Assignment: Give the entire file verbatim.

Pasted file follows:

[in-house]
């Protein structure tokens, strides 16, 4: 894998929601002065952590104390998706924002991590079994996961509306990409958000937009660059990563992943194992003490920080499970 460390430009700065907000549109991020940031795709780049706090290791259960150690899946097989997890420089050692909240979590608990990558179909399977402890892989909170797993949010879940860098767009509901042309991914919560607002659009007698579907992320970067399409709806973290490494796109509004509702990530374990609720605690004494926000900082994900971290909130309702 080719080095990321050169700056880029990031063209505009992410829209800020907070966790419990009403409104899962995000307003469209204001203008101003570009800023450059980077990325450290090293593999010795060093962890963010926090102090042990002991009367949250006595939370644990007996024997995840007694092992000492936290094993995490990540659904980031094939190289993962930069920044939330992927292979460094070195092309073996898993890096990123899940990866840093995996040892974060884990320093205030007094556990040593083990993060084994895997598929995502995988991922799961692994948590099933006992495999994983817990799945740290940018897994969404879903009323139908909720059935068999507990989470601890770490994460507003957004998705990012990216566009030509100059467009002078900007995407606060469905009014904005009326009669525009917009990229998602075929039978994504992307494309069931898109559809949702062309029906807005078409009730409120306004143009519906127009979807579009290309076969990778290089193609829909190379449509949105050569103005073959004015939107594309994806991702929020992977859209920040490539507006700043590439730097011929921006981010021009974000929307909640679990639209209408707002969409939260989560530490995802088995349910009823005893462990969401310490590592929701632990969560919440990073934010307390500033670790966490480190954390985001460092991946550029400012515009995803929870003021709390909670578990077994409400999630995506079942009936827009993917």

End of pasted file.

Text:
[in-house]
């Protein structure tokens, strides 16, 4: 894998929601002065952590104390998706924002991590079994996961509306990409958000937009660059990563992943194992003490920080499970 460390430009700065907000549109991020940031795709780049706090290791259960150690899946097989997890420089050692909240979590608990990558179909399977402890892989909170797993949010879940860098767009509901042309991914919560607002659009007698579907992320970067399409709806973290490494796109509004509702990530374990609720605690004494926000900082994900971290909130309702 080719080095990321050169700056880029990031063209505009992410829209800020907070966790419990009403409104899962995000307003469209204001203008101003570009800023450059980077990325450290090293593999010795060093962890963010926090102090042990002991009367949250006595939370644990007996024997995840007694092992000492936290094993995490990540659904980031094939190289993962930069920044939330992927292979460094070195092309073996898993890096990123899940990866840093995996040892974060884990320093205030007094556990040593083990993060084994895997598929995502995988991922799961692994948590099933006992495999994983817990799945740290940018897994969404879903009323139908909720059935068999507990989470601890770490994460507003957004998705990012990216566009030509100059467009002078900007995407606060469905009014904005009326009669525009917009990229998602075929039978994504992307494309069931898109559809949702062309029906807005078409009730409120306004143009519906127009979807579009290309076969990778290089193609829909190379449509949105050569103005073959004015939107594309994806991702929020992977859209920040490539507006700043590439730097011929921006981010021009974000929307909640679990639209209408707002969409939260989560530490995802088995349910009823005893462990969401310490590592929701632990969560919440990073934010307390500033670790966490480190954390985001460092991946550029400012515009995803929870003021709390909670578990077994409400999630995506079942009936827009993917």